WE WISH our readers again a joyful and blessed celebration of the feast of
the resurrection of our Lord and Saviour Jesus Christ. It is of the first
importance to remember that this is the goal to which everything in the
Church’s observance of Holy Week is moving. The victory of the resurrection,
the glory of the ascension, and the new life of the Spirit given in its
fullness at Pentecost — all these cast their light backwards into this week, as
it were, even as the Church remembers the desertion, darkness, and despair of
the last days of our Lord’s earthly life. Good Friday is not a stand-alone
event, the last word in the human-divine history. It is, as the musician or
poet might say, only an anacrusis. That is why it has no eucharist of its own.
Yet very often a contrary impression is given. In town after town, the main
ecumenical event is a Good Friday witness, not an Easter one. At a time when
any emphasis on guilt is regarded with suspicion, the Churches may need to
reorientate themselves to preach once again a message of irrepressible gladness.
How odd that concept can seem when so many are experiencing the Christian
life disproportionately, in terms of competition and rivalry over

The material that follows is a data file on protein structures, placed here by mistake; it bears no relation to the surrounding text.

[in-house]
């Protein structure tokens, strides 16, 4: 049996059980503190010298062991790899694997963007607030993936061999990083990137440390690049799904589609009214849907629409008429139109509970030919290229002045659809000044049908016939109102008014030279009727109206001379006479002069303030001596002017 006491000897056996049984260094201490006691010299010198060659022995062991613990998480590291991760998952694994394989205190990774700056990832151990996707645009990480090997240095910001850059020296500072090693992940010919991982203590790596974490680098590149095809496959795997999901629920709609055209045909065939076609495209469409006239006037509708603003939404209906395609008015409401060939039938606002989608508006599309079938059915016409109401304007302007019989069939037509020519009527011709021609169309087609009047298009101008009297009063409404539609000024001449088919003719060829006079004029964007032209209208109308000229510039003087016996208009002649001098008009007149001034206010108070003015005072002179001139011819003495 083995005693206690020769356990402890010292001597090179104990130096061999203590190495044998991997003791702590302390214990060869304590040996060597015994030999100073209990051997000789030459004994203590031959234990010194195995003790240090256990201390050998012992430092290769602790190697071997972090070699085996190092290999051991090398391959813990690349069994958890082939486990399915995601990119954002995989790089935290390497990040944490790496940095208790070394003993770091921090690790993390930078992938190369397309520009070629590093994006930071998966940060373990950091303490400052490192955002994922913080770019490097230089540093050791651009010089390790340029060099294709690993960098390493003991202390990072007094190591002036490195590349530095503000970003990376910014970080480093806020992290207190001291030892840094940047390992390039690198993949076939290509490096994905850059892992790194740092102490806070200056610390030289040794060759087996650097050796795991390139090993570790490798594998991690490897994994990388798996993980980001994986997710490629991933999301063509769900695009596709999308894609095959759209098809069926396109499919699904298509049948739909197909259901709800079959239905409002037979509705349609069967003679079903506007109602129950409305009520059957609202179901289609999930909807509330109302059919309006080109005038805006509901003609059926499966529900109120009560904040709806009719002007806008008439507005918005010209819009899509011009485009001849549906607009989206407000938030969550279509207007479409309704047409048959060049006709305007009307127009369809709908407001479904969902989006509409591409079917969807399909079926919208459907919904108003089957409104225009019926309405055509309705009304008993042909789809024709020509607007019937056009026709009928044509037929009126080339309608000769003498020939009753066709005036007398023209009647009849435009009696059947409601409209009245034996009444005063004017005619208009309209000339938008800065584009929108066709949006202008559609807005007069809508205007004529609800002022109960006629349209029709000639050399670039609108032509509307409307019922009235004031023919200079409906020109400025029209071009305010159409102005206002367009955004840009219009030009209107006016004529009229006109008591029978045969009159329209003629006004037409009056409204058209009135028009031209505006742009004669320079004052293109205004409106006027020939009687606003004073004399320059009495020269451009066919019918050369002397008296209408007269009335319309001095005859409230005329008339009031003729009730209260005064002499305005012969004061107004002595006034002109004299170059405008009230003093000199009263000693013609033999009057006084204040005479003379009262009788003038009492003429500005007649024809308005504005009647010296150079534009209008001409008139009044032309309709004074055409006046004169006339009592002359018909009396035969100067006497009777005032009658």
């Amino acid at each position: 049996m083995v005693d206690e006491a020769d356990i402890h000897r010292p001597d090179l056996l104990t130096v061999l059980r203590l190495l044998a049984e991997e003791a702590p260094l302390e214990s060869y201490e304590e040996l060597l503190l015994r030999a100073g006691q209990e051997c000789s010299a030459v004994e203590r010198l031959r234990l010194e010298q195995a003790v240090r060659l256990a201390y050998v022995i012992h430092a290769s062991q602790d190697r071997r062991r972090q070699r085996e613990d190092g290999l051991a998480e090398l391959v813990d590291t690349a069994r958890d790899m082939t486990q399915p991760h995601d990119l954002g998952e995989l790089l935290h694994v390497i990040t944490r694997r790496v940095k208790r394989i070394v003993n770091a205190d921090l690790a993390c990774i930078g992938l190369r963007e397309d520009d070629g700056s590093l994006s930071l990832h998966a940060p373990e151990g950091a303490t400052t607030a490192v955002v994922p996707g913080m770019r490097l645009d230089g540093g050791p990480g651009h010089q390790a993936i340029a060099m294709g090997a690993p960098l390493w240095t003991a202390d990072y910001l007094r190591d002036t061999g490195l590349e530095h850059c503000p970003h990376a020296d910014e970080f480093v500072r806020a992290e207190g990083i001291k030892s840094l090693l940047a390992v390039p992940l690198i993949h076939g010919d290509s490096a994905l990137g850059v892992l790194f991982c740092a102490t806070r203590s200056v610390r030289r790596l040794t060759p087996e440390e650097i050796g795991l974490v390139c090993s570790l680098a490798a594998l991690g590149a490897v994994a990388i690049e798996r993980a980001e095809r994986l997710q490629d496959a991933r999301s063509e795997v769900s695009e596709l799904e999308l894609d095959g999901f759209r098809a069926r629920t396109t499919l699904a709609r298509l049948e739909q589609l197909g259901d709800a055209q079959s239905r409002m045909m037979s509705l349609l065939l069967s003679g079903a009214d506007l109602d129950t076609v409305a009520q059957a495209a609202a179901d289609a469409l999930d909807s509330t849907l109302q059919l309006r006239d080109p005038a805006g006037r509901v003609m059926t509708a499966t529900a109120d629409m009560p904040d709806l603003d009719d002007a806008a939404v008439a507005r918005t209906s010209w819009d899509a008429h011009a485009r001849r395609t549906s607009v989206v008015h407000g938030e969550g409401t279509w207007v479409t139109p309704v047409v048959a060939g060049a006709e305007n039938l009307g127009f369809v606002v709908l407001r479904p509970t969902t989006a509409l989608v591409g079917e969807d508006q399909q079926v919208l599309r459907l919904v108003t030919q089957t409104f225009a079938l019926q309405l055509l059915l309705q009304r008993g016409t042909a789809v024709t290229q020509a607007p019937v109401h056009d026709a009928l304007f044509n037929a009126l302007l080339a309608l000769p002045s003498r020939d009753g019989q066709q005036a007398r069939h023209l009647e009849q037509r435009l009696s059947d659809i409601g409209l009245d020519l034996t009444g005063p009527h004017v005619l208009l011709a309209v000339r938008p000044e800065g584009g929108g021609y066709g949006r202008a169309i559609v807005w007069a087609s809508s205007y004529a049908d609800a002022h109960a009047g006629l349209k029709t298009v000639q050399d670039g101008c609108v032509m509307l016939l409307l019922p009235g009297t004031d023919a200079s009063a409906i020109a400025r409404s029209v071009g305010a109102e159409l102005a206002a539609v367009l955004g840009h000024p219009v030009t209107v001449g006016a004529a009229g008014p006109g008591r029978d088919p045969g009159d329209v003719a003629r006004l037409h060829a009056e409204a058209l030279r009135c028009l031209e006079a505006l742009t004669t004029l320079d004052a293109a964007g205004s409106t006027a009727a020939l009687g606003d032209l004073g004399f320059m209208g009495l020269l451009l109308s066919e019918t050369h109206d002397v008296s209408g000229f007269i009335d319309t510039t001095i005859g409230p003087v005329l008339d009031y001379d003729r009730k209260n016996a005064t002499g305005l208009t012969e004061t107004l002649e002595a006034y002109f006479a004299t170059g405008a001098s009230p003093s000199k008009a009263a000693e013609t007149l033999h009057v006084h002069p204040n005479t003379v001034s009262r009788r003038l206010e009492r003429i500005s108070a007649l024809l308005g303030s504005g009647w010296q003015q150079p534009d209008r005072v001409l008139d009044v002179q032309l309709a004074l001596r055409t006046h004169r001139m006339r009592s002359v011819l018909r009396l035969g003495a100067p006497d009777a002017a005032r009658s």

interpretations and emphases within the faith itself. Christian witness to
truth will always lead at some point through suffering: there is no
resurrection without the cross. But the challenge of Holy Week is, not least,
to turn away from being preoccupied with “my” cross, “my” suffering — or “our”
pain, however real it is to us. It is the cross that each of us has placed on
others that should concern us; and above all, of course, the cross that we have
placed on Christ — directly, by a lack of love for God, and indirectly, by
failing in that love of our neighbours that our Lord also commanded.
Love, as the Christian Church understands it, is not only or chiefly about
feelings and emotions. It is about the will. In Anglican leaders’ deliberations
recently, there has been a great deal of emphasis put upon the notion that
certain actions have harmed the “bonds of affection” within Anglicanism. Yet
affection, as all Christians have to learn at some point, is not always to be
had. When it grows cold, as it may, there remain the essential facts of the
Church and the Blessed Sacrament of the altar, instituted by our Lord himself
on the first Maundy Thursday. Christians must never withdraw from communion
with one another for want of affection only, for affection is one of the many
gifts and graces that the Lord of the eucharist will provide in due time.
Rather, we must go on, through the darkness and the coldness, just as we would
if we experienced these difficulties in prayer, because the resurrection is
waiting just around the corner — if only we obey.